Two weeks ago, Trish and I boarded a flight for one of our favorite conferences: Devoxx. After a brief layover in Frankfurt, we arrived in Amsterdam and took a train to Antwerp. Within hours, we'd settled into our hotel near the center of Antwerp and strolled over to the dungeonous, yet cozy, Pelgrom restaurant. We were hoping for a delicious dinner, but found much more. We ran into James Ward, Dick Wall and a number of other enthusiastic speakers from the conference. Since I had to speak the next day, we didn't stay long, but we did share a number of laughs with some great people.
Tuesday (November 12), was a University Day at Devoxx, and I had my talk that afternoon. I spent a couple hours finishing up my talk that morning, then grabbed a taxi to head to the conference. I was honored with the opportunity to speak in Room 8, which is a huge theater that holds several hundred people.
I presented a lengthened version of The Modern Java Web Developer presentation I did early this year (at Denver's JUG and JavaOne). Based on your feedback, I chose to do deep dives on AngularJS, Bootstrap and Page Speed. I've always enjoyed speaking at Devoxx because attendees are so enthusiastic and passionate about the conference. I received an immense amount of feedback, both in praises and criticisms. The critics indicated there were too many buzzwords and not enough substance. Others complained that the AngularJS Lipsync that I did was too deep.
Within this presentation, there are links to each of the deep dives. The last two are screencasts that I added audio to a few days ago.
We stayed in Antwerp until Friday, attending the conference, taking pictures, networking over beers and having a fabulous time with everyone attending Devoxx.
Thursday night, we dined at Matty, one of the best restaurants in Antwerp. The food was excellent and provided a nice start for a night that included the Devoxx Party at Noxx and a journey to Bier Central.
On Friday, we traveled to Brussels for a weekend in one of the best beer cities in the world. Trish booked us a room at the Hotel Saint Michel, which was right on the most beautiful square in Europe. Their pre-Christmas light show was spectacular. The beer was delicious, the location was magnificent and we thoroughly enjoyed ourselves, especially the mussels in Brussels. Thanks in particular to Stéphane and Philip for your recommendations.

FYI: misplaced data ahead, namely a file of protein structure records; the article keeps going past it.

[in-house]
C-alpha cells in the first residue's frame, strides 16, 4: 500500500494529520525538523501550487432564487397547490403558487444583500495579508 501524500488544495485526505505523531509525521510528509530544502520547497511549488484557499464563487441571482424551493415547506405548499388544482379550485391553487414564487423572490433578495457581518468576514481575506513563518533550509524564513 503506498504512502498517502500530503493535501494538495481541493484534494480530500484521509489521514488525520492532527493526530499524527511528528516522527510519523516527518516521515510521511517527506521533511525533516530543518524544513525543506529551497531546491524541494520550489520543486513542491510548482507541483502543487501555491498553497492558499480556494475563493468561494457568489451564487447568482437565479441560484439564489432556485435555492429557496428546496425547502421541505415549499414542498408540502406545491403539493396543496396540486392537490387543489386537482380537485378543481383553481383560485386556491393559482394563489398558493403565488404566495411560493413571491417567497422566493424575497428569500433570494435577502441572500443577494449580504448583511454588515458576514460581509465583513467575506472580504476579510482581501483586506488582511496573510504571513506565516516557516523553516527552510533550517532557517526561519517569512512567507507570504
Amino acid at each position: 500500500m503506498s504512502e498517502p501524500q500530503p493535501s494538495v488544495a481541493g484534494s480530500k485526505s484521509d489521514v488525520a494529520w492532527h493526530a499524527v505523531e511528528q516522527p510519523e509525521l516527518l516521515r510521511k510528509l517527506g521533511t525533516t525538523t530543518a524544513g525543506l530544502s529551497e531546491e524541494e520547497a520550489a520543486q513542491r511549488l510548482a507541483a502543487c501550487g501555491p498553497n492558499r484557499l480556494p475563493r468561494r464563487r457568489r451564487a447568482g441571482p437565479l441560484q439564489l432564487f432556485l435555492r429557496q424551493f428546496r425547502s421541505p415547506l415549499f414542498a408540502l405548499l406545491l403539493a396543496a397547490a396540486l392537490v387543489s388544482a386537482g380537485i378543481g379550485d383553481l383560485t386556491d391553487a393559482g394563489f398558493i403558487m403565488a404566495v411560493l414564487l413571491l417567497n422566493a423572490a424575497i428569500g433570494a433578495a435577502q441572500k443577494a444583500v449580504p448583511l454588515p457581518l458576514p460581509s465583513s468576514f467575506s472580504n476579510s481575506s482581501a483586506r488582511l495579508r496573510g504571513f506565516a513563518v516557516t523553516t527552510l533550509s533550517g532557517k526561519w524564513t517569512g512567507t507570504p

Nordic Countries Speaking Tour
On Sunday (November 17), we flew to Stockholm to being the second half our trip. Nordea hired me to deliver my Devoxx presentation as part their Java Competence Network. Nordea's Jonny Berggren first contacted me in March 2010 about this opportunity, so it was fun to see it finally happen. We agreed that I'd speak at their four main locations: Stockholm, Helsinki, Oslo and Copenhagen.
Mattias Karlsson (of Jfokus fame) also presented me with an opportunity to speak at his company while I was in Sweden.
I started the week delivering my talk on Monday afternoon at Nordea. Then we met up with Mattias, walked to his company and I delivered it again 45 minutes later. It was exhausting to talk for six hours in one day, but it all seemed to go well. I especially enjoyed the enthusiasm of Mattias's Avega Group.
That evening, we took the train to the airport, boarded a flight to Helsinki and arrived just after midnight. While on the train, we sat next to a Finlander, Karol, that gave us all kinds of great advice on what to do. Tuesday in Helsinki was cold and dreary; perfect sauna weather. We walked around a bit in the rain that morning and visited Senate Square on Karol's recommendation. I mentioned to the developers there that my Mom's grandparents were from Finland (Oulu and Hamina), and that I'd grown up in a rustic cabin built by my Finish grandfather, Matti Hill.
We flew to Oslo Tuesday evening, rode the super-fast train from the airport and got to bed just before midnight. Wednesday morning, we walked around the Vigelandsparken Sculpture Park, and then I headed to the Nordea office while Trish did a walkabout and rode a Viking ship around the bay. We met up afterwards at the wonderful Beer Palace for some pizza and delicious German/Belgian beer.
Copenhagen was our last stop, a city which neither of us have ever traveled to. After arriving, we quickly got a hint that Copenhagen was a special place. We did a bit of research on Wikipedia and learned it was The City of Bikes and their craft brewing industry has blossomed in the last decade, now sporting over 100 microbreweries. My last talk on Thursday morning went very well, especially since my presentation and advice was well polished by that point.
That afternoon, we rented bikes from our hotel, slowly ate sushi on the top of the Tivoli Hotel, and then rode to Tivoli Gardens. Tivoli Gardens was decorated as a Christmas wonderland and their amusement park made us smile and giggle with glee. We stayed there for hours before riding home. Biking around town with hundreds of other cyclists was really cool and fun. I hope Denver gets Copenhagenized someday, the abundance of bike-only roads is simply awesome.
Our Nordic countries tour was especially pleasant because Christmas decorations were everywhere. In the US, many folks look down upon Christmas decorations before Thanksgiving, but since Europeans don't celebrate Thanksgiving - there's no reason not to ease into the Christmas spirit. We figured Abbie and Jack would have a blast at Tivoli in a future November or December. Yes, it was a bit chilly (20-30°F) in most of the countries, but we were well dressed for it. Unfortunately, we didn't get to see any snow.
Many thanks to Devoxx, Nordea, Mattias's Avega Group and the hundreds of developers who listened to me talk about being a modern web developer. We had a wonderful time speaking, laughing, photographing, drinking your delicious beer and seeing all your smiling faces.